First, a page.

Individual A spoke to FBI agents who contacted him about his agreement with Hastert, but otherwise he has never spoken publicly about his accusations.
His attorney, Kristi Browne, said it was Hastert who had reneged.
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"Mr. Hastert has decided that rather than live up to his promise to compensate his victim for his molestation and resulting injury, he will ask his victim to pay him," she said in a statement.
"He admits to agreeing to make payments, but then denies that it is an agreement that he has to keep. His response is predictable and we look forward to entering the discovery phase of the case."
Hastert, 75, was sentenced in April to 15 months in prison for making illegal cash withdrawals to pay Individual A and quash allegations he abused teenage boys while he was a high-school wrestling coach decades ago.
Although the disgraced power broker was not charged with any sex crimes because the statute of limitations had passed, the judge in the case branded him a "serial child molester" and ordered him to enroll in a sex-offender treatment program.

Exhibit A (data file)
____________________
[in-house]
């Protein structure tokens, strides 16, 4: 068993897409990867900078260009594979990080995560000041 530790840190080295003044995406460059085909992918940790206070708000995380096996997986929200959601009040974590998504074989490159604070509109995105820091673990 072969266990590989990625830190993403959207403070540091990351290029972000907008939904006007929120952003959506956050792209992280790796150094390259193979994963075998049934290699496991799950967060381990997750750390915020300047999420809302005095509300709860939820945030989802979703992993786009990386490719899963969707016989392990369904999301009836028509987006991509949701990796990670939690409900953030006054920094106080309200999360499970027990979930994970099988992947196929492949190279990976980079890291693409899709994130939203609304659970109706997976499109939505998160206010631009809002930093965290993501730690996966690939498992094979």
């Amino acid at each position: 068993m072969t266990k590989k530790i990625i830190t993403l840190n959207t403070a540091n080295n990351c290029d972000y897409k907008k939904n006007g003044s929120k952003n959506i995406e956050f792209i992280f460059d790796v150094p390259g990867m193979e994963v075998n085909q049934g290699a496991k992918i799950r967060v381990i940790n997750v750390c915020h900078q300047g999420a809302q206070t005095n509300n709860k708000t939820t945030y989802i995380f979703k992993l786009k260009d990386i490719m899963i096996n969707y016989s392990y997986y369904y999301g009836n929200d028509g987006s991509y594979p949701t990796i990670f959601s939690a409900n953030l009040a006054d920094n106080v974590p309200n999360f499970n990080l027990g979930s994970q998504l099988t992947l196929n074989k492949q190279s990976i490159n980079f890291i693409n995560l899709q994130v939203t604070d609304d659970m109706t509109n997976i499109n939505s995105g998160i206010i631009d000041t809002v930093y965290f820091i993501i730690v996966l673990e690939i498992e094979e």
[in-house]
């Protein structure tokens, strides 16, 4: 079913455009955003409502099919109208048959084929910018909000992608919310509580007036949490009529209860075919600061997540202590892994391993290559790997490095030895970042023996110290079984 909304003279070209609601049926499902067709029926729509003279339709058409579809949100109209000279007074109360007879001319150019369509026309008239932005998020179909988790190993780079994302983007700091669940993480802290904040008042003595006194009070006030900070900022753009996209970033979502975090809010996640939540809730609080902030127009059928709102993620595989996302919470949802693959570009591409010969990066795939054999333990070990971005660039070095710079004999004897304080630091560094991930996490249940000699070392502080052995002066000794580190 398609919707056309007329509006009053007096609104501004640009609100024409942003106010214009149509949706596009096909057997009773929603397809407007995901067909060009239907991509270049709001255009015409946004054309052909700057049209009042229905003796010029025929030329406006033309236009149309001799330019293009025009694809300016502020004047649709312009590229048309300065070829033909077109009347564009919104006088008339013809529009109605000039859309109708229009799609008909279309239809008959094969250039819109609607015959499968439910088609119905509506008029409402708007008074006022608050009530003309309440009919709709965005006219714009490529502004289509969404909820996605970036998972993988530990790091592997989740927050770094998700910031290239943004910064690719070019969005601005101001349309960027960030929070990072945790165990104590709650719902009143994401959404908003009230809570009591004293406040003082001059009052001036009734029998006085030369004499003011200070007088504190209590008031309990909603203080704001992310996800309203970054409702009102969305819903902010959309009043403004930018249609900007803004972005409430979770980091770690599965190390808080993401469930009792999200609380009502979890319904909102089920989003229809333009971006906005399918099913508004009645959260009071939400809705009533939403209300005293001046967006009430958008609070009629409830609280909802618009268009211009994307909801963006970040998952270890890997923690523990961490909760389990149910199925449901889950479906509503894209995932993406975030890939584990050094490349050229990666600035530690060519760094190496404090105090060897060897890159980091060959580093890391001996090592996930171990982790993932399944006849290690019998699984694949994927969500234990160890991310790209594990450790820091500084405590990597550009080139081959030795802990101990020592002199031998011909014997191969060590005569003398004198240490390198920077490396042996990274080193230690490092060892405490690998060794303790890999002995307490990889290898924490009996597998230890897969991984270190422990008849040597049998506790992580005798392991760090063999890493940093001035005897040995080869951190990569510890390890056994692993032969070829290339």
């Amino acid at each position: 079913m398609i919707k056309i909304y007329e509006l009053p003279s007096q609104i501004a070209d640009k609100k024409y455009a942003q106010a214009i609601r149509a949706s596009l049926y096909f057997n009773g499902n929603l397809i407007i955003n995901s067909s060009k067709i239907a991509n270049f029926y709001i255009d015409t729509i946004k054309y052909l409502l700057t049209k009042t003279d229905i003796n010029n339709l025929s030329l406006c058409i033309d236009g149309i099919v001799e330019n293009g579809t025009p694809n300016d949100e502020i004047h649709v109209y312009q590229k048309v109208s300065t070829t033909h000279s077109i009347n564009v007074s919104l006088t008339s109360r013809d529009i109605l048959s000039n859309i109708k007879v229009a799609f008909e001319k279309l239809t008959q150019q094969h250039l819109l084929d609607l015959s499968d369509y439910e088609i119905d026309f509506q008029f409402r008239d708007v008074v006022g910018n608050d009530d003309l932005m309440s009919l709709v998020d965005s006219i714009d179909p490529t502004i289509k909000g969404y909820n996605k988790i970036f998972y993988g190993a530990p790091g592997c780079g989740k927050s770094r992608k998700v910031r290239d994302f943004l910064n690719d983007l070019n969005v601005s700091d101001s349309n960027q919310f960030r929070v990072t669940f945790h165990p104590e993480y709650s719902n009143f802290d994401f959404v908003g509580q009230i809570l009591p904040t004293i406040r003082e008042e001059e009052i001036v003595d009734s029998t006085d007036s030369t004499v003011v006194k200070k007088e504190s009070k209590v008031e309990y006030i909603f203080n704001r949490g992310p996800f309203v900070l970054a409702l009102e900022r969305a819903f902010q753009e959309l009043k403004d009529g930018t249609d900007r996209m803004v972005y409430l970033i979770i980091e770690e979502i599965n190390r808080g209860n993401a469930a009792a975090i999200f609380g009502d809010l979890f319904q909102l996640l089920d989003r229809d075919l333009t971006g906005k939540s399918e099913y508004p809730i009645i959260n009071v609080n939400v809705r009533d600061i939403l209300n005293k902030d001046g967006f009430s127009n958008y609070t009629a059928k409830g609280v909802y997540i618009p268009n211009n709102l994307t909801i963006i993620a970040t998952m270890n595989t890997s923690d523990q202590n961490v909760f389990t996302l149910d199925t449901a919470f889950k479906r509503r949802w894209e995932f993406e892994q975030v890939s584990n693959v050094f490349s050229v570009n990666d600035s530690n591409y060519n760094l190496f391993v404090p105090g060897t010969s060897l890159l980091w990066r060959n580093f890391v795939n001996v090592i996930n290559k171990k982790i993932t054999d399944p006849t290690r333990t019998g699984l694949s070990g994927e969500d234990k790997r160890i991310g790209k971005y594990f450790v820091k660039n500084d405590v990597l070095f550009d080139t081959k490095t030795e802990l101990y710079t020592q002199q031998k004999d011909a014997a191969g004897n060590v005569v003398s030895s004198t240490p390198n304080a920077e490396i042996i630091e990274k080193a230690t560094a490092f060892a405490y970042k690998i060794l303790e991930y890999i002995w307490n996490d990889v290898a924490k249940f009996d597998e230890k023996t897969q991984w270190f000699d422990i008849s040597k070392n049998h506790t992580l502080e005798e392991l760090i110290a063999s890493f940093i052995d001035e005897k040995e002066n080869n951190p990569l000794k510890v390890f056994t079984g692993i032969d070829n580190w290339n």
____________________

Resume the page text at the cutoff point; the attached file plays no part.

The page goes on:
The alleged abuse took place well before Hastert became the Republican speaker of the House of Representatives in 1999. A few years after he retired, he was confronted by Individual A about misconduct on a wrestling trip in 1974.
Hastert agreed to pay Individual A $3.5 million and had forked over $1.7 million of that sum when federal investigators began looking into his unusual bank withdrawals.
Hastert claimed he was a victim of extortion but after FBI agents interviewed Individual A, they found his account of molestation credible.
After Hastert pleaded guilty to the financial crime, Individual A sued him, saying he was still owed $1.8 million. In his response, Hastert says there was no legal contract and even if there was, his accuser would have broken it.
Individual A's "retention of the $1.7 million is unjust," his attorneys wrote.
Not only does Hastert want his money back, he thinks Individual A should pay his attorney's fees.
At his sentencing, Hastert admitted he "mistreated" and "took advantage" of former students who came forward to say they were molested -- three of them anonymously.
"What I did was wrong and I regret it," he said at the time.
Tracy Connor is a senior writer for NBC News. She started this role in December, 2012. Connor is responsible for reporting and writing breaking news, features and enterprise stories for NBCNews.com. Connor joined NBC News from the New York Daily News, where she was a senior writer covering a broad range of news and supervising the health and immigration beats. Prior to that she was an assistant city editor who oversaw breaking news and the courts and entertainment beats.
Earlier, Connor was a staff writer at the New York Post, United Press International and Brooklyn Paper Publications.
Connor has won numerous awards from journalism organizations including the Deadline Club and the New York Press Club.